In the mid-‘80s, I was hired to shoot the stills for an instructional video that Mickey Mantle was filming with Tom Seaver and Gary Carter at the Braves/Expos spring training facility in in West Palm Beach, Florida.

The day of the shoot, I arrived very early and walked into the empty stadium to scout. As I walked up the steps, I noticed a lone figure sitting in one of the seats. He was an older man wearing a plain gray baseball uniform and cap and staring out at the vacant field.

It was Mickey Mantle.

“What’s going on today?” he asked.

“Oh, I’m just sitting here thinking,” he said. “God, I wish I could still play.”

While working in Chicago one day in 1991, I approached Kirk Gibson to shoot his portrait for a project I was doing for Topps Chewing Gum. Despite how gruff he could be with the media, Gibby and I were friendly, bonding over our love for hunting and fishing.

“Oh,” he groused, “you know I hate doing this bullshit. Where do you want me?”

We went to the batting cage where I shot off about forty snaps…then, I froze. I tried to be nonchalant about motioning to my assistant, but Gibby was on full alert.

“Big Mr. Sports Illustrated forgot to put film in his camera!” he roared.

At least that’s something we don’t have to worry about anymore.

Sometimes occupational hazards came with my job. One of the most memorable happened during a shoot with Nolan Ryan in 1986.

Photo by
Occupational hazards came with the job. One of the most memorable happened during a shoot with Nolan Ryan in 1986, a year he was making headlines pitching no-hitters for the Houston Astros. For the feature, we wanted to shoot Ryan at his cattle ranch. He only had one day off between games so I hired a helicopter to transport Ryan, myself, and my assistant, Phil Jache, from Ryan’s front lawn in suburban Alvin, Texas to his ranch in Gonzalez, Texas.

It was an incredibly humid Texas summer day and as we were taking off, the helicopter windows fogged up completely. Everybody stopped talking. My blood pressure soared. My assistant went pale. Ryan looked cool and confidant, but remained silent, as did the pilot.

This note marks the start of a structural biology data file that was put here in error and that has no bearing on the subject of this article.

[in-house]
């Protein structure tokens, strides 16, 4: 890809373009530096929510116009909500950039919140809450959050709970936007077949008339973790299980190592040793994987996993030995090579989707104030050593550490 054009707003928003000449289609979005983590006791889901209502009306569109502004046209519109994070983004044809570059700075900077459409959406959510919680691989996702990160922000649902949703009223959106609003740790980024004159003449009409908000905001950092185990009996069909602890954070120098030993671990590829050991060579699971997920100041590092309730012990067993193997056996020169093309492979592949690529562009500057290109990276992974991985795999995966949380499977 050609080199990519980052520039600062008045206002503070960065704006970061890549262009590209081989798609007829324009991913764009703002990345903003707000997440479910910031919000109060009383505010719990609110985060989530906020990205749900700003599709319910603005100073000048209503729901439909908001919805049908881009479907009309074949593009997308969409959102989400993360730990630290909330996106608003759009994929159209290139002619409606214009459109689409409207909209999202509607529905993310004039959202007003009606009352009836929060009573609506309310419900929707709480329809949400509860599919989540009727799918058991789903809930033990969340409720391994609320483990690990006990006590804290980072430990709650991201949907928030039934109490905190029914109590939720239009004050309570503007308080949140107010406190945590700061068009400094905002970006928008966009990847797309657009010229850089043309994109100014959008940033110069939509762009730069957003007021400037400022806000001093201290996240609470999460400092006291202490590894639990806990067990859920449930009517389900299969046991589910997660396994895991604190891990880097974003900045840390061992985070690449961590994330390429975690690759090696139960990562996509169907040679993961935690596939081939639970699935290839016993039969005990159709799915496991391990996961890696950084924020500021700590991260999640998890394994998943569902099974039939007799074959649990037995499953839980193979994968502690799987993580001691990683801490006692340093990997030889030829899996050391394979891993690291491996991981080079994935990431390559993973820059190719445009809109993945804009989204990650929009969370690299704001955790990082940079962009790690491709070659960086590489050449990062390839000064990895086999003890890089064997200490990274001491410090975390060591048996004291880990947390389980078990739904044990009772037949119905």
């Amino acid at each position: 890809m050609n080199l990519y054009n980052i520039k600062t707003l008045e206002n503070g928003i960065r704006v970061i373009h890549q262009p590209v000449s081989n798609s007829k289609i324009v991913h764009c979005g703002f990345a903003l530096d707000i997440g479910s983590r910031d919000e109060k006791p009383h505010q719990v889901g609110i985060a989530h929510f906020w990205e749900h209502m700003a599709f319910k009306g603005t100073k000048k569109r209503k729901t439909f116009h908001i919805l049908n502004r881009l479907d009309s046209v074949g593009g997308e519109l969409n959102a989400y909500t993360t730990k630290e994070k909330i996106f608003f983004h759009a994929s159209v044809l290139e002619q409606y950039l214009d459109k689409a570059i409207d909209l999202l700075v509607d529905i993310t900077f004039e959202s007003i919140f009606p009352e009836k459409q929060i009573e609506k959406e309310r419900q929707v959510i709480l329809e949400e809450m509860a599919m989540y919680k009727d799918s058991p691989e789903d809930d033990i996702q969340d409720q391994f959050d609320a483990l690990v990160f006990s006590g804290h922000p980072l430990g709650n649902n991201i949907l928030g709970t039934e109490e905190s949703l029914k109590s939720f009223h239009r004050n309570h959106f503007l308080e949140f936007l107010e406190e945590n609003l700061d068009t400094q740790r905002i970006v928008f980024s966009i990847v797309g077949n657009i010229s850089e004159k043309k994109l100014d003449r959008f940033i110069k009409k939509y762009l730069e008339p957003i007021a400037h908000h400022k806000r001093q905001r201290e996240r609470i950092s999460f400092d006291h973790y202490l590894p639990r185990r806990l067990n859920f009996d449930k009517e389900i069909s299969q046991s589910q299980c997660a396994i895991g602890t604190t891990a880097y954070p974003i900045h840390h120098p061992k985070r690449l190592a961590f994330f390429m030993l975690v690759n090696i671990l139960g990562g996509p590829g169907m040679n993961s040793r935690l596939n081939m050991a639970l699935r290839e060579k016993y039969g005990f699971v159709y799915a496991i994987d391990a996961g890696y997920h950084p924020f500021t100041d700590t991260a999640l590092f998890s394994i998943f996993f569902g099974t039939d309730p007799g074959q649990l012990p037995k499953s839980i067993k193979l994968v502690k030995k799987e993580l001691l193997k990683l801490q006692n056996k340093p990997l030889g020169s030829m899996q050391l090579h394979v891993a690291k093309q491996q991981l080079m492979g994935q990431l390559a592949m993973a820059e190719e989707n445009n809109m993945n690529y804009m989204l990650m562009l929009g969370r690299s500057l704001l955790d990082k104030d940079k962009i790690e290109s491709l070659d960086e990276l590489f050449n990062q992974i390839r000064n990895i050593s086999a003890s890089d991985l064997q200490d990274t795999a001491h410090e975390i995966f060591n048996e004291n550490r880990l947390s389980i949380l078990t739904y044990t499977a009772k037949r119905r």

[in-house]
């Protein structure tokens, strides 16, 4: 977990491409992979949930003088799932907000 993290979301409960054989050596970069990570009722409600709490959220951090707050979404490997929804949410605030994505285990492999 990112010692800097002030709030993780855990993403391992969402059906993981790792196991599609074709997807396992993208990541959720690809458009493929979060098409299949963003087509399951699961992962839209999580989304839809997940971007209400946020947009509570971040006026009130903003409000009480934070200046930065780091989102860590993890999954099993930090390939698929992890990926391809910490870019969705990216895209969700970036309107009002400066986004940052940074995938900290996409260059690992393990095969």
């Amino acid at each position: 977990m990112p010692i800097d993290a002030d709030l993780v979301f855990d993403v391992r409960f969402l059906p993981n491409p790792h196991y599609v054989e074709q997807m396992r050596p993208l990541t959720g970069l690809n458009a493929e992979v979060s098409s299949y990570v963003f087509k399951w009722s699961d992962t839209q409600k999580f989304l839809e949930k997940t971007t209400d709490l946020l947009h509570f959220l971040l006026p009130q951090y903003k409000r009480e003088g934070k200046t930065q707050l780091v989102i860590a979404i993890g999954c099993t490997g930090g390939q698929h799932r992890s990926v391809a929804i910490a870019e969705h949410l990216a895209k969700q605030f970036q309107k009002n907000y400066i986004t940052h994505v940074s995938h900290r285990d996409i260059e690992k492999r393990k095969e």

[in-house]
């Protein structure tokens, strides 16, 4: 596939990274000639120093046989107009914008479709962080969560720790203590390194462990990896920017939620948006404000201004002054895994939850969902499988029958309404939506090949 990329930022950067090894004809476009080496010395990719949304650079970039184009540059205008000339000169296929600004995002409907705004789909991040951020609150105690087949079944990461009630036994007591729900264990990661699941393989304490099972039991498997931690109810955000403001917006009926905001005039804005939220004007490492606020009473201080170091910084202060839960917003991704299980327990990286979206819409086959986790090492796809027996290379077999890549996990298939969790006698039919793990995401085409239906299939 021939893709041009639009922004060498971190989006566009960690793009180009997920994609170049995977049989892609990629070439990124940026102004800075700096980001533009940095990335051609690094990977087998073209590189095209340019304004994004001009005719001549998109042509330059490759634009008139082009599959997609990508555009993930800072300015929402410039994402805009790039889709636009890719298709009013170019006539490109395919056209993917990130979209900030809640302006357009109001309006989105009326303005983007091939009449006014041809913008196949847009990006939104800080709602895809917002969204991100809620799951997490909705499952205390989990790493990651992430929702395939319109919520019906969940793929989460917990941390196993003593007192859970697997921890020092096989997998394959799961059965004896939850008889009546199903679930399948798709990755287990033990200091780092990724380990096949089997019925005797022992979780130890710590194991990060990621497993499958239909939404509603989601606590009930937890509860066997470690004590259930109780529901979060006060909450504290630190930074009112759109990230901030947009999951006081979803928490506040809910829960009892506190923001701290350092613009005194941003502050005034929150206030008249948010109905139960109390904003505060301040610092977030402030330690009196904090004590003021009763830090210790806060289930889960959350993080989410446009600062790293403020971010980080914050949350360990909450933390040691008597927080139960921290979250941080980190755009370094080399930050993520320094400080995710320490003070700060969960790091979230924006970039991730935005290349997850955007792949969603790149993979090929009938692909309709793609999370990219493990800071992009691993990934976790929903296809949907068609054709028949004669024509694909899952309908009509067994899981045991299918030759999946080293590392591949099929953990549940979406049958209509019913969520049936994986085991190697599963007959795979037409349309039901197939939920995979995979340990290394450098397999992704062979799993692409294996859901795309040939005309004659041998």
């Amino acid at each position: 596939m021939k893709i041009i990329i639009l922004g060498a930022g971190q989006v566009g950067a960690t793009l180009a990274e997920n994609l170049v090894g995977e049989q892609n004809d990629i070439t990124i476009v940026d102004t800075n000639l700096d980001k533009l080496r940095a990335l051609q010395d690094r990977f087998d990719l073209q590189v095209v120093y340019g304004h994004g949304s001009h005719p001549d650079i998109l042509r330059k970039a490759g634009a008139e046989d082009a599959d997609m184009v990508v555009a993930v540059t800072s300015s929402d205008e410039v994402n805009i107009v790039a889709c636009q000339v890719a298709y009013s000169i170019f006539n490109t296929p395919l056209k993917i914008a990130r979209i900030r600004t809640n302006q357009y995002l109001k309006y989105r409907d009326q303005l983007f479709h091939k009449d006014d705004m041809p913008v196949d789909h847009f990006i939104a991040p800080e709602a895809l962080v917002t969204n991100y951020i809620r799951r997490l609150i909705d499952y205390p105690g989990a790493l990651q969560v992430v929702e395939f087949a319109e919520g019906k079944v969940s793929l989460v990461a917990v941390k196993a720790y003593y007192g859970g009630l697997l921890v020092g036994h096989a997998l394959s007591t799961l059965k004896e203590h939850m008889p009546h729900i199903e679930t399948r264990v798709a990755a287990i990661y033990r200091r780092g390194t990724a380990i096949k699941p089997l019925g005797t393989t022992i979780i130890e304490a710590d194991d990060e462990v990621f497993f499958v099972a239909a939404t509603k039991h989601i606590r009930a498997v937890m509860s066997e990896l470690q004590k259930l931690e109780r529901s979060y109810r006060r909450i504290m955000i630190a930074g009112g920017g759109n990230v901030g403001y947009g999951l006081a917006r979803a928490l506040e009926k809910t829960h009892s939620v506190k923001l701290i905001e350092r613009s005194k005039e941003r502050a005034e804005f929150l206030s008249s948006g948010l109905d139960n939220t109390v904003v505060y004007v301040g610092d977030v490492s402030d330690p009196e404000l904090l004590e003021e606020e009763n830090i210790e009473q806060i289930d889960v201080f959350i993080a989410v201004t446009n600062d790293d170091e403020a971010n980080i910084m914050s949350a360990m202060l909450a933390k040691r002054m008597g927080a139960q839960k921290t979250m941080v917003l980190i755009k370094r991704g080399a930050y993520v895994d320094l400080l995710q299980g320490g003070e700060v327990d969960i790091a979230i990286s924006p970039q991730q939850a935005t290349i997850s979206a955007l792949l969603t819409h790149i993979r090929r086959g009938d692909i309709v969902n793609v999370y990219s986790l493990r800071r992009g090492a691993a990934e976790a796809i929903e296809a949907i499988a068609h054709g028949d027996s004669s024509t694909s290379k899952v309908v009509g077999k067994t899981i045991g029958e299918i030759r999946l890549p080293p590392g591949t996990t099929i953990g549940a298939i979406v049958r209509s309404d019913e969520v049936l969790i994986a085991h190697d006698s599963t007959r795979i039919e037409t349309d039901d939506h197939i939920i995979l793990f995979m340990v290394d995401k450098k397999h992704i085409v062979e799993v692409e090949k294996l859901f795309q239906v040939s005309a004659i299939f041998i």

“I can just see the newspaper headline,” I said, as the windows began to slightly defog. “Nolan Ryan dies in helicopter crash. Also killed were the pilot and two other guys.”

Even the pilot managed a grin.

One of the scariest, but ultimately one of the funniest shoots I ever had was with my friend, Rich “Goose” Gossage, the legendary Yankees closer. In mid-1994, the players had gone on strike, which everyone suspected would mean the abrupt and unsatisfying end to Goose’s career because at age 43 he likely wouldn’t be returning in 1995. (He didn’t). As a player who had been active for all the MLB work stoppages, Goose could speak authoritatively about the strike, so SI sent me to his ranch in Canon City, Colorado for a feature.

We had a ball fishing and riding horses and bumping over his 50,000 acre spread in a jeep. Then, it came time to do a pitching shot.

“C’mon Ronnie, you gotta catch me,” said Goose, attempting to appear growly. I was uneasy. I had no cup. No mask. The man had been clocked over 100 mph.

“C’mon,” he said with a grin. “I’ll go easy.”

We walked over to a wide piece of dirt and grass near one of his horse corrals. He tossed me a glove and I crouched into position. He bounced one on our pretend plate. Then he threw another one into the dirt.

This isn’t so bad, I thought. “Show me what you got, Gooster!”

He threw another one. This time hard. It stung the palm of my hand and reverberated through my body. I tossed it back to him. He hurled another, which hit my hand in the exact same spot. I grimaced and tossed it back to him.

Again, he pitched the ball to me. Hard. This one flew out of my glove.

“Man,” I said. “You almost ripped off my thumb!”

“Yeah,” Goose said. “I was careful not to mess with your trigger finger.”

(To view more images and purchase Ron Modra’s “A Baseball Life: Four Decades Inside The Game” go to the website: )